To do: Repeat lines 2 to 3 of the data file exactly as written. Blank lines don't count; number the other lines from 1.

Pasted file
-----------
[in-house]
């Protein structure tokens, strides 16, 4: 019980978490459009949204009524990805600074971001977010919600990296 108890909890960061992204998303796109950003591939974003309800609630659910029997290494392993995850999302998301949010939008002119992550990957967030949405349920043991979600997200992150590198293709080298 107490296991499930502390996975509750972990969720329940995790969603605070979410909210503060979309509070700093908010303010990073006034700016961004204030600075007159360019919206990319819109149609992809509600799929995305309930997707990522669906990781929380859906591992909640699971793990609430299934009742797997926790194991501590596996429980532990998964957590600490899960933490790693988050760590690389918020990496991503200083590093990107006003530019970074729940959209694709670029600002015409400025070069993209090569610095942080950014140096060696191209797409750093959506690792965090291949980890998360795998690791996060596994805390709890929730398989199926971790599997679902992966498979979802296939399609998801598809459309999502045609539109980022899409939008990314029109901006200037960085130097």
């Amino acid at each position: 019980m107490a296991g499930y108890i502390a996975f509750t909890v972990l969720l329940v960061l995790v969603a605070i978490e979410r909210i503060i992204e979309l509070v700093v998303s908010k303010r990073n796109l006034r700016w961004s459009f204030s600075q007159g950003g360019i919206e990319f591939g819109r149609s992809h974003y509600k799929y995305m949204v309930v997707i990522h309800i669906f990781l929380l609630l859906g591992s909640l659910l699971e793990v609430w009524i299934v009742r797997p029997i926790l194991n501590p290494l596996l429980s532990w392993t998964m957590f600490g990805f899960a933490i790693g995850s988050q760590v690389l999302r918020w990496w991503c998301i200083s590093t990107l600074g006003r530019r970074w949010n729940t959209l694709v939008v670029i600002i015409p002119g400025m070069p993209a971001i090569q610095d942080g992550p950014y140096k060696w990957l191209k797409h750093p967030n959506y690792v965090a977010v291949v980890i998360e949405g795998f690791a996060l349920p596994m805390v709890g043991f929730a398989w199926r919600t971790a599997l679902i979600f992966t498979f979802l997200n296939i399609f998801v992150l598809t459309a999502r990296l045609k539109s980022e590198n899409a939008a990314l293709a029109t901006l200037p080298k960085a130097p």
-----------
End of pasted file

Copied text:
């Protein structure tokens, strides 16, 4: 019980978490459009949204009524990805600074971001977010919600990296 108890909890960061992204998303796109950003591939974003309800609630659910029997290494392993995850999302998301949010939008002119992550990957967030949405349920043991979600997200992150590198293709080298 107490296991499930502390996975509750972990969720329940995790969603605070979410909210503060979309509070700093908010303010990073006034700016961004204030600075007159360019919206990319819109149609992809509600799929995305309930997707990522669906990781929380859906591992909640699971793990609430299934009742797997926790194991501590596996429980532990998964957590600490899960933490790693988050760590690389918020990496991503200083590093990107006003530019970074729940959209694709670029600002015409400025070069993209090569610095942080950014140096060696191209797409750093959506690792965090291949980890998360795998690791996060596994805390709890929730398989199926971790599997679902992966498979979802296939399609998801598809459309999502045609539109980022899409939008990314029109901006200037960085130097």
């Amino acid at each position: 019980m107490a296991g499930y108890i502390a996975f509750t909890v972990l969720l329940v960061l995790v969603a605070i978490e979410r909210i503060i992204e979309l509070v700093v998303s908010k303010r990073n796109l006034r700016w961004s459009f204030s600075q007159g950003g360019i919206e990319f591939g819109r149609s992809h974003y509600k799929y995305m949204v309930v997707i990522h309800i669906f990781l929380l609630l859906g591992s909640l659910l699971e793990v609430w009524i299934v009742r797997p029997i926790l194991n501590p290494l596996l429980s532990w392993t998964m957590f600490g990805f899960a933490i790693g995850s988050q760590v690389l999302r918020w990496w991503c998301i200083s590093t990107l600074g006003r530019r970074w949010n729940t959209l694709v939008v670029i600002i015409p002119g400025m070069p993209a971001i090569q610095d942080g992550p950014y140096k060696w990957l191209k797409h750093p967030n959506y690792v965090a977010v291949v980890i998360e949405g795998f690791a996060l349920p596994m805390v709890g043991f929730a398989w199926r919600t971790a599997l679902i979600f992966t498979f979802l997200n296939i399609f998801v992150l598809t459309a999502r990296l045609k539109s980022e590198n899409a939008a990314l293709a029109t901006l200037p080298k960085a130097p």